New Swedroe Book: ‘Your Complete Guide To Factor Investing’

November 23, 2016

Larry Swedroe is a principal and the director of research for Buckingham, an independent member of the BAM Alliance, and a regular contributor to ETF.com. He was among the first authors to publish a book explaining passive investing in layman's terms—"The Only Guide to a Winning Investment Strategy You'll Ever Need," and his latest book looks into factor investing, "Your Complete Guide To Factor Investing.” He will be giving a talk at Inside ETFs, “Thinking Differently About Diversification” in Florida on Jan. 24, 2017. We sat down with him to discuss factor investing, diversification and more.

ETF.com: Let’s talk about your new book, "Your Complete Guide To Factor Investing.” Why did you decide to write a book on smart beta?
Larry Swedroe:
I would say two things. One, factor-based investing has now become the new-new thing, especially after the crisis of 2008. And secondarily, there are over 600 factors that have been identified and there was no book out that helped the individual investor make a good decision on which of the 600 they should focus on.

My colleague Andrew Berkin and I put together a list of criteria we think are helpful for people when they think about any strategy in the future. It should be persistent across economic regimes, meaning long periods of time, so you know it wasn't just a lucky, good economic tie-in period for that factor.

The factor or strategy should be pervasive wherever you look; meaning across industries, sectors, countries, regions and even asset classes. It should be robust to various definitions. For instance, I would be less confident of the value factor if it only worked for price-to-book. But it works for price-to-cash flow and earnings. And momentum works for various holding periods and formation periods.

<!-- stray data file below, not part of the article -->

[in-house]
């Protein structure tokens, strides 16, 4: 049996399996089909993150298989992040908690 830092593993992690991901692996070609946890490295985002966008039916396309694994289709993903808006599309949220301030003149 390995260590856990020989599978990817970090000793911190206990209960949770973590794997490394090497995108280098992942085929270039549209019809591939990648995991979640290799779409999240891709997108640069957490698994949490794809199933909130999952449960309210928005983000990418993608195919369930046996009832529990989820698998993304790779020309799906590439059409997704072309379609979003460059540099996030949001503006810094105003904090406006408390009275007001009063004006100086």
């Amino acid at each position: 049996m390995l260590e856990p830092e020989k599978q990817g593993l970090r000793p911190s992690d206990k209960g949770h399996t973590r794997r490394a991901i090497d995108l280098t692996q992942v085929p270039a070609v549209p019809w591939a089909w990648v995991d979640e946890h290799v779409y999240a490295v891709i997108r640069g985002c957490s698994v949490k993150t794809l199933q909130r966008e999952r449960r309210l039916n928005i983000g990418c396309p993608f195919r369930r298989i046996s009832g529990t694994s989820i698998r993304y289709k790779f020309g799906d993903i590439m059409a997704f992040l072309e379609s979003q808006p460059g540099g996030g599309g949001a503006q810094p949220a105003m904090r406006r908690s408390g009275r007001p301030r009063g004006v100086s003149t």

It should be intuitive. And lastly, it has to be implementable. A factor has to survive transaction costs.

ETF.com: You bring up 600 factors. That’s staggering.

Swedroe: Most of the 600 either don't pass the tests that I just laid out, or using the technical term, they can be subsumed by other factors; meaning, their returns are explained by other well-known factors that we already have. You don't need all the 600.

The good news is that there are really only a relatively small number of factors. For equities, we have market beta, size, value, profitability and quality. You also can add carry, which works across asset classes. And for bonds, the only one we think meets our criteria is term premium. That’s eight out of the 600.

 

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